A Longer Sentence for Post-Conviction Comments to the Press?


Lynne Stewart, an attorney who was convicted in 2005 of providing material support to a terrorist group by passing messages to and from her imprisoned client, Sheik Omar Abdel Rahman, to his followers, was re-sentenced last month by U.S. District Judge John Koeltl in the Southern District of New York to 10 years in prison, far more than observers expected.

But most surprising was the fact that Koeltl based the longer sentence in part on Stewart’s post-sentencing comments in 2006, particularly a comment on TV that she would “not do anything differently” and a statement to the press that she could do a 28-month prison term, the original sentence, “standing on my head.” The judge said this showed a lack of remorse.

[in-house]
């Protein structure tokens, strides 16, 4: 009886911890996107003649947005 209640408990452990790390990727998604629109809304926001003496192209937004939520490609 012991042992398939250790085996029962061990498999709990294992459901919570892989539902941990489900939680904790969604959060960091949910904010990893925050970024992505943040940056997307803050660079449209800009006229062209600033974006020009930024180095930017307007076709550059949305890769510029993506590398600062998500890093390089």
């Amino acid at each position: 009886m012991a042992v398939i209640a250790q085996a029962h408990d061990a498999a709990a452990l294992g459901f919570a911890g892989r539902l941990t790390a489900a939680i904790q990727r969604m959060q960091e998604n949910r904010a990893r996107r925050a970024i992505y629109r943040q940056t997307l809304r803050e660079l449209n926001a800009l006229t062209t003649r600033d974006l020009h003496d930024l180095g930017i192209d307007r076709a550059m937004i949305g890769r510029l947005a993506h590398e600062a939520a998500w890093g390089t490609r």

The U.S. Court of Appeals for the 2nd Circuit had told Koeltl to try again and to give Stewart a longer sentence than the 28 months he originally specified. The court said sentencing enhancements for terrorism, perjury, and Stewart’s abuse of her position of trust as a lawyer should be applied

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